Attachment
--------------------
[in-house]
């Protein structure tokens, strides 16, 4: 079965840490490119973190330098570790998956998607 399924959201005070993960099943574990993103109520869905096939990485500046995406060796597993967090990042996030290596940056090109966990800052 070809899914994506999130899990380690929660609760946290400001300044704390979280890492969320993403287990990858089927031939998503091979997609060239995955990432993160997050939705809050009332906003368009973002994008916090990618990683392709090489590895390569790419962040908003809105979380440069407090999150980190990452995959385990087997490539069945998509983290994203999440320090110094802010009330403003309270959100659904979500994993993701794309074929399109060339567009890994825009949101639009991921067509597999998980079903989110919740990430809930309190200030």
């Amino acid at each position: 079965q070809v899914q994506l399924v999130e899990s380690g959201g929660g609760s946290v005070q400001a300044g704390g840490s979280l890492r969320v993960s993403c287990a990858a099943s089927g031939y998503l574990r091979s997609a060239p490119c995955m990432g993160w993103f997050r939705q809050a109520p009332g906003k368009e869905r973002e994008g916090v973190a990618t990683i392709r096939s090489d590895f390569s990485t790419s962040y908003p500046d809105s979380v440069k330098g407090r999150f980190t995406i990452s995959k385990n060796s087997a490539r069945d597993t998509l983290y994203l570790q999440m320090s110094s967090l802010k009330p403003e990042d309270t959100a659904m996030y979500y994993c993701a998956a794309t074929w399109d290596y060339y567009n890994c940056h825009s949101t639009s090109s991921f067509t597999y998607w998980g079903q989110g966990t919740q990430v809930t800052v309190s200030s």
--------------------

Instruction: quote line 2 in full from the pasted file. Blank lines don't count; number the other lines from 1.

């Protein structure tokens, strides 16, 4: 079965840490490119973190330098570790998956998607 399924959201005070993960099943574990993103109520869905096939990485500046995406060796597993967090990042996030290596940056090109966990800052 070809899914994506999130899990380690929660609760946290400001300044704390979280890492969320993403287990990858089927031939998503091979997609060239995955990432993160997050939705809050009332906003368009973002994008916090990618990683392709090489590895390569790419962040908003809105979380440069407090999150980190990452995959385990087997490539069945998509983290994203999440320090110094802010009330403003309270959100659904979500994993993701794309074929399109060339567009890994825009949101639009991921067509597999998980079903989110919740990430809930309190200030």